According to a new study from the United Kingdom, people with lupus report feeling better when they’re making purposeful food choices. The majority of survey respondents (79%) undertaking a dietary change reported benefitting from their new eating pattern. Dietary changes varied from increasing vegetable intake to reducing intake of processed food, sugar, gluten, dairy or carbohydrates. Based on respondents’ reports, dietary changes involving more vegetable consumption, but fewer processed foods and animal products may be of greatest benefit for reducing the severity of lupus symptoms.

Researchers collected data based on an anonymous online survey, which asked people about their experiences regarding their lupus symptoms and their diets. Of the 420 survey respondents who reported their lupus diagnosis, more than half (61%) said they deliberately eat or avoid certain foods to help control symptoms. 

The most commonly reported dietary changes were:

  • Increased vegetable intake (62%)
  • Reduced or no consumption of
    • Processed foods (50%)
    • Sugar (45%)
    • Alcohol (38%)
    • Gluten (36%)
    • Dairy (35%)

Some respondents also reported following low-carbohydrate, vegetarian or vegan eating patterns. 

Additionally, respondents reported improvements in their symptoms after making changes to their eating habits, with many citing reduced muscle/joint pain (49%), improved mood (43%), less fatigue (39%), better sleep (27%) and improved rashes/skin lesions (27%). 

Interestingly, vegetarian eating patterns (which exclude meat, but include dairy and eggs) provided the most self-reported benefits (93%), while vegan diets (which exclude all animal-based foods) provided the lowest, but still substantial, proportion of positive responses (63%).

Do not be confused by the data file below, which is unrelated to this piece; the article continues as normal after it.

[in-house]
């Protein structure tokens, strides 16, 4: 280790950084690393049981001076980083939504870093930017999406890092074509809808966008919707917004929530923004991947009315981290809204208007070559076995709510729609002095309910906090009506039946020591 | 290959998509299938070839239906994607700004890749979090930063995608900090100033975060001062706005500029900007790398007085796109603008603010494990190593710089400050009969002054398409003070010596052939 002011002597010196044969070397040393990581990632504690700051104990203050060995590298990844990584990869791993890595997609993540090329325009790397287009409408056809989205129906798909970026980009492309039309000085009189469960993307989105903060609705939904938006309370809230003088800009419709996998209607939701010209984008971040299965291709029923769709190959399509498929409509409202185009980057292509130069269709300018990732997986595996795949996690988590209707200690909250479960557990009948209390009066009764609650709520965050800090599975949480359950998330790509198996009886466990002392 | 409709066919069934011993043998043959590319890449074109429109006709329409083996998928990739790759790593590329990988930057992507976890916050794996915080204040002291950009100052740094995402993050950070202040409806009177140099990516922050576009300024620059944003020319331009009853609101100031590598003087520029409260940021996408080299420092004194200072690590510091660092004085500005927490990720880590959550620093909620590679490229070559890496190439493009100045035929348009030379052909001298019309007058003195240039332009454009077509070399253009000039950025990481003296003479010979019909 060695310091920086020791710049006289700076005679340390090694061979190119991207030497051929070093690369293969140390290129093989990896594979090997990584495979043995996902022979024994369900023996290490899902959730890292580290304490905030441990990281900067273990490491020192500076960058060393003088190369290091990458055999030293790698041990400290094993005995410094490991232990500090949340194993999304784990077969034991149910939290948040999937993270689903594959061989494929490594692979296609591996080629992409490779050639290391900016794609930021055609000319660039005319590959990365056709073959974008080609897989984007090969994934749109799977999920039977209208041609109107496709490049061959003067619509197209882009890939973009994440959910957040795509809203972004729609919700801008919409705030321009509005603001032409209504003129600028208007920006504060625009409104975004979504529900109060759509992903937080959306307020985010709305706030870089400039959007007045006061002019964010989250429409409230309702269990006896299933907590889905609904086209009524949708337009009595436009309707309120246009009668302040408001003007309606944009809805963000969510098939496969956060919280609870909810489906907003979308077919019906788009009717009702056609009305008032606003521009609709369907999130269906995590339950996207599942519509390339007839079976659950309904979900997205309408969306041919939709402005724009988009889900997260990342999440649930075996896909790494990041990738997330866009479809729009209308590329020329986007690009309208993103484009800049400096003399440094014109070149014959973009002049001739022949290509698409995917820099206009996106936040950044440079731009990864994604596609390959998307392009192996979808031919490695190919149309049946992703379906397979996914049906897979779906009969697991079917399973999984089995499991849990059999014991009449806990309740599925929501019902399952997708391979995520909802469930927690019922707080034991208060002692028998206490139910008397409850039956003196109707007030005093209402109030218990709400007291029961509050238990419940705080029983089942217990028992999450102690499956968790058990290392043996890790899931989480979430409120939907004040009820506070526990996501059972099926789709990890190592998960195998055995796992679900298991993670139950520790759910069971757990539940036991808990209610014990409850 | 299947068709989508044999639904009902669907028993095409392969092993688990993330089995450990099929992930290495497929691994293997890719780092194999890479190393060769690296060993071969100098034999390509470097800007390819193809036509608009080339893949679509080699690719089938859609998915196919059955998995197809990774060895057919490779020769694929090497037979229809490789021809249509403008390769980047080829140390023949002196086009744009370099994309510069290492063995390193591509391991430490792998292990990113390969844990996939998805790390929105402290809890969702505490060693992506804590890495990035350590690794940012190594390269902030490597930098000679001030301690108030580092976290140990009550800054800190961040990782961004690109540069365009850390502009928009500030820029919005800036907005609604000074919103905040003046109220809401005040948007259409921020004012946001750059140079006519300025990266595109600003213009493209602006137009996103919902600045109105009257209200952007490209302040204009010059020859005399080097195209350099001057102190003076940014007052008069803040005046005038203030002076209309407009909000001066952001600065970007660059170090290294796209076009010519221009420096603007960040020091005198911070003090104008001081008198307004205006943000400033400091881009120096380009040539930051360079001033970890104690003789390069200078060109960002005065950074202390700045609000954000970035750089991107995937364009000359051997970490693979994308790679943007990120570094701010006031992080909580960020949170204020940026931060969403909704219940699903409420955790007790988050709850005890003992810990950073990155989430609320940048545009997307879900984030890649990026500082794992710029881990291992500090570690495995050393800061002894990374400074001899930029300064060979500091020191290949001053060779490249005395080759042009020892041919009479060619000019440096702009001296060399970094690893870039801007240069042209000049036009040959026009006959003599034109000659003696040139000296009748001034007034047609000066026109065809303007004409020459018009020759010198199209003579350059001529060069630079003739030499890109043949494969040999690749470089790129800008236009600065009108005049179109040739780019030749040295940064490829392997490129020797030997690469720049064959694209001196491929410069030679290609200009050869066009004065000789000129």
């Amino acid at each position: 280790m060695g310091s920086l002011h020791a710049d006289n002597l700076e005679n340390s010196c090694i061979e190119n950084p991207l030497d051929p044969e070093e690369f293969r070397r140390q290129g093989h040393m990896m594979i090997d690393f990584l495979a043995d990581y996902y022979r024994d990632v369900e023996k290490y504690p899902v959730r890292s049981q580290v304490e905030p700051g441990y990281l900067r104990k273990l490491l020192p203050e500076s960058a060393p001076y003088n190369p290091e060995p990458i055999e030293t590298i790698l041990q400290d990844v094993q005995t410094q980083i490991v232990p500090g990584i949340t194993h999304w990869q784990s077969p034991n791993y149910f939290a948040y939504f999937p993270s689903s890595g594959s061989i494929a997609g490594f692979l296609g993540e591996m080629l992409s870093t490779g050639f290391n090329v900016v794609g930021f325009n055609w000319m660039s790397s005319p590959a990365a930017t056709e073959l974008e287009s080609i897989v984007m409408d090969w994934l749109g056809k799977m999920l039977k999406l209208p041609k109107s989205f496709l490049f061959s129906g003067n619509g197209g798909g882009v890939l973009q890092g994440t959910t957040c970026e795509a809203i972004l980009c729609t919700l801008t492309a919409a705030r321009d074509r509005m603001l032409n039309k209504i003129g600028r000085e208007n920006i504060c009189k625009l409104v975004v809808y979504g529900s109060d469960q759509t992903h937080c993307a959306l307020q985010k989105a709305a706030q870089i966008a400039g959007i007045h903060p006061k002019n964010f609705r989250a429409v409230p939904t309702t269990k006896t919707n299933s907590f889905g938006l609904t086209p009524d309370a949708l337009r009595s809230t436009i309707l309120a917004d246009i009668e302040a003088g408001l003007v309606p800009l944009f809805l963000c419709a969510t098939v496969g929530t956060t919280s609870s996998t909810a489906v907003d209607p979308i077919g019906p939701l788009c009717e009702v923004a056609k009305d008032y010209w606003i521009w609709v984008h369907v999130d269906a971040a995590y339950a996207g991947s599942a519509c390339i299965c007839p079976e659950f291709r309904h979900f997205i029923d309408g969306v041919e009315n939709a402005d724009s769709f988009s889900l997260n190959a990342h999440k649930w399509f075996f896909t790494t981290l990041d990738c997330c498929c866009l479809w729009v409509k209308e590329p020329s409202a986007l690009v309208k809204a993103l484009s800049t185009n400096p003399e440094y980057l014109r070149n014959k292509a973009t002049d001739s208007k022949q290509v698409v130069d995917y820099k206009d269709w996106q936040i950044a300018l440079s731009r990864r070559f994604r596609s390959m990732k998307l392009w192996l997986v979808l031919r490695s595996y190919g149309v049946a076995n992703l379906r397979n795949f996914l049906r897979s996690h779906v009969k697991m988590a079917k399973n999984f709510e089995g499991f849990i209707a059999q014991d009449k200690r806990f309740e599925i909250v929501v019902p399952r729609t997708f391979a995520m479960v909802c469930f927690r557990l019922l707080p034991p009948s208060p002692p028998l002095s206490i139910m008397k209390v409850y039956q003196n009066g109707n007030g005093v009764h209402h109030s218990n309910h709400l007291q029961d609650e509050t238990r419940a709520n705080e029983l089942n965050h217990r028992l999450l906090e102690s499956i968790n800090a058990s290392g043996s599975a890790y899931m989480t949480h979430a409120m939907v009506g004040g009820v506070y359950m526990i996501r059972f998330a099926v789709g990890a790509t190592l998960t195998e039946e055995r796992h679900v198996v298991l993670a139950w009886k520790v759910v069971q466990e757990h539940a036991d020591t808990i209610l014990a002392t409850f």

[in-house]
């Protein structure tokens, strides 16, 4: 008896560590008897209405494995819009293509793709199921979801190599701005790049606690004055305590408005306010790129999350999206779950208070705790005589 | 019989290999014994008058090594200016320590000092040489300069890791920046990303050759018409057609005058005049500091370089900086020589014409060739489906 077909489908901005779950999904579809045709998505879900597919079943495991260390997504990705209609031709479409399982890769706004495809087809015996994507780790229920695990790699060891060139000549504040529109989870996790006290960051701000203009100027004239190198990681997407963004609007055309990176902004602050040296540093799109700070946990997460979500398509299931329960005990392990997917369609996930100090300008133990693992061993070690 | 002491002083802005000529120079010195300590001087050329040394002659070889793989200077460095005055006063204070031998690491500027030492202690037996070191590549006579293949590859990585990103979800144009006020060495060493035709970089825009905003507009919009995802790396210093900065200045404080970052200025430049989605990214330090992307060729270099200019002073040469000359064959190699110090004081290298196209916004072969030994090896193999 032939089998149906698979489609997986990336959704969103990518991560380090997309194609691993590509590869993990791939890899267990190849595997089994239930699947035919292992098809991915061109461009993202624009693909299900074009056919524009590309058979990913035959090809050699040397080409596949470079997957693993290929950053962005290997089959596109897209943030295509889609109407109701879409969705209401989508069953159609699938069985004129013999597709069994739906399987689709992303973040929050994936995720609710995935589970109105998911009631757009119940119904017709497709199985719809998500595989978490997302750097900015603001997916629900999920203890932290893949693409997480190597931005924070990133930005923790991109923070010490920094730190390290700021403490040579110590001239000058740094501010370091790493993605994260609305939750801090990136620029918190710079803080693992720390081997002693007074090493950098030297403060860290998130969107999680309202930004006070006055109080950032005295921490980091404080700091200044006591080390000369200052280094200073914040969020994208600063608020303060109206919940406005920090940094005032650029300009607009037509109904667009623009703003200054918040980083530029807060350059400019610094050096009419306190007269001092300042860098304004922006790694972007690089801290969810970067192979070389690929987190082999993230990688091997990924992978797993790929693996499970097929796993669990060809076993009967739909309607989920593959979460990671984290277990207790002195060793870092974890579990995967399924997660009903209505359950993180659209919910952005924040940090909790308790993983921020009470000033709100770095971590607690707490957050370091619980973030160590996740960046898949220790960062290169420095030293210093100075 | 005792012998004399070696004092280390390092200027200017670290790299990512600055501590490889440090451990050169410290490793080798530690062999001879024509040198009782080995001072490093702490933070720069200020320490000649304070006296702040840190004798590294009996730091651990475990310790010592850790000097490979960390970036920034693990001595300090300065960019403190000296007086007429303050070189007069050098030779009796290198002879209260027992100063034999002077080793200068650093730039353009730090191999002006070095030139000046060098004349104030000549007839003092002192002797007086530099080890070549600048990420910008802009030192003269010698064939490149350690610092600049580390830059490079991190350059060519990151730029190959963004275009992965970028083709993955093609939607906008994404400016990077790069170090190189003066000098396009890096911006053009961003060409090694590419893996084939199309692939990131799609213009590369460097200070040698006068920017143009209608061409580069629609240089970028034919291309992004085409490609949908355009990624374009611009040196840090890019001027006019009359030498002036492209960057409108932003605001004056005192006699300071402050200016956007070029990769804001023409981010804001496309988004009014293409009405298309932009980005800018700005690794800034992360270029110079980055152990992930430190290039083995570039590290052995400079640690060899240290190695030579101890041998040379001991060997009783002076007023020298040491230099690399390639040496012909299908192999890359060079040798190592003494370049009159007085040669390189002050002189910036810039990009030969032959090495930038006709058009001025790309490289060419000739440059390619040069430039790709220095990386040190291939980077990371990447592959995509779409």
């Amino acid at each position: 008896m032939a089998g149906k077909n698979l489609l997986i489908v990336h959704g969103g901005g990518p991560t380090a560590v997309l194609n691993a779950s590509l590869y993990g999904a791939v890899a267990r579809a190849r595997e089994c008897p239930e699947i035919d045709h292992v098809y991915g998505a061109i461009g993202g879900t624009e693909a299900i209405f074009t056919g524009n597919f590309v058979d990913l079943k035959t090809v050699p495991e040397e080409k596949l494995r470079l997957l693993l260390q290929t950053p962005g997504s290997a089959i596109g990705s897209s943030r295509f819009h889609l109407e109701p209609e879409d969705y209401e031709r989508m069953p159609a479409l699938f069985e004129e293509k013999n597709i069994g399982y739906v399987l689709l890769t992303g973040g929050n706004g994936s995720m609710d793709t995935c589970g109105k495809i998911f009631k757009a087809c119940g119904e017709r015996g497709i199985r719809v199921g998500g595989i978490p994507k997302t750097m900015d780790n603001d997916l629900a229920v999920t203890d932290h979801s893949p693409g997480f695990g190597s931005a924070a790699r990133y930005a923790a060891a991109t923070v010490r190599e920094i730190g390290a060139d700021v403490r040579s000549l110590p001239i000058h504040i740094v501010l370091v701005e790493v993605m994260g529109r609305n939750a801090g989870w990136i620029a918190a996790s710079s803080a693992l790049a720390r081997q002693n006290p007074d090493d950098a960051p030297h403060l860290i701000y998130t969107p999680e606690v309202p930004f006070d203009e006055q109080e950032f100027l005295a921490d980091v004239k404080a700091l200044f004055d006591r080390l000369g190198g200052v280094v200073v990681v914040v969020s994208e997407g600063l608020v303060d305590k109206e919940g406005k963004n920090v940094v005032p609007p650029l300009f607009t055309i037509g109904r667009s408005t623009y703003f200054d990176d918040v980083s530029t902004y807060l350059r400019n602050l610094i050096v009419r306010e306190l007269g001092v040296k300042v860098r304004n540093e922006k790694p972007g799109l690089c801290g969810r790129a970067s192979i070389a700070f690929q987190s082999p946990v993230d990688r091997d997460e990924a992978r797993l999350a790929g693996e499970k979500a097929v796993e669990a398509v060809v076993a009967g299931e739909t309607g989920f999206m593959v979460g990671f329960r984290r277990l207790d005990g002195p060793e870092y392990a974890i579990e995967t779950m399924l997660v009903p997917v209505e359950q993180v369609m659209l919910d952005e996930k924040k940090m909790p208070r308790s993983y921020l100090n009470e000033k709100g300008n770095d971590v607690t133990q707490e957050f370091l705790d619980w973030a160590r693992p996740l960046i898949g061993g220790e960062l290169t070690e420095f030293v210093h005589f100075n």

Previous studies have found that people with lupus are interested in using diet to treat fatigue, heart disease and other symptoms. However, to date, much about the relationship between diet and lupus remains uncertain. While more research is needed, these findings suggest that dietary changes may help in the management of lupus symptoms. Learn more about diet and nutrition with lupus.

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Researchers Identify Four Lupus Subgroups Associated with Lupus Outcomes using Long-term Autoantibody Data and Artificial Intelligence

Updated antibody research by Lupus Foundation of America Gary S. Gilkeson Career Development Awardee May Choi identifies subgroups of lupus patients with different outcomes based on long-term autoantibody data with the aid of artificial intelligence. An autoantibody is a type of protein produced when the body’s immune system is attacking itself, promoting inflammation and tissue damage. Antibody blood tests are used to help clinicians diagnose the disease. 

A group of 805 people newly diagnosed with lupus were examined. Their demographic, clinical and blood was analyzed for five years.

The analysis revealed four autoantibody profiles of lupus outcomes:

  1. Cluster 1 – Identified by the biomarkers anti-Sm and anti-RNP – typically youngest at disease onset and of Asian or African ancestry. At year 5, this group had the highest disease activity and most likely to be on immunosuppressive therapy.
  2. Cluster 2 – Low frequency of anti-dsDNA and high anti-DFS70 – typically oldest at disease onset. At year 5, this group had the lowest disease activity and least likely to have kidney disease and to be on immunosuppressive medications.
  3. Cluster 3 – High frequency of antiphospholipid antibodies – typically of European ancestry, elevated body mass index. At year 5, most likely to have kidney disease and neuropsychiatric involvement that included strokes and seizures.
  4. Cluster 4 – High frequency of anti-SSA/Ro60, anti-SSB/La, anti-Ro52/TIM21, anti-ribosomal P, anti-dsDNA anti-histone – At year 5, exhibited low complements (proteins that protect the body against infections).

“Better lupus disease identification and prediction of disease outcome can help clinicians implement a more personalized approach to effectively monitor, evaluate, and treat patients.” Says Dr. May Choi lead study author and Gary S. Gilkeson Career Development Awardee with the Lupus Foundation of America.

Learn more about Dr. Choi and her research efforts. 

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Air Pollution Shown to Affect Inflammation in Those with Childhood-Onset Lupus

Environmental risk factors, from exposure to sunlight to commonplace toxins and chemicals, are known to have some link to lupus, though much about how the environment triggers or influences the disease remains unclear. Now, new research adds to the evidence that air pollution may have a real impact on childhood-onset lupus by worsening inflammation.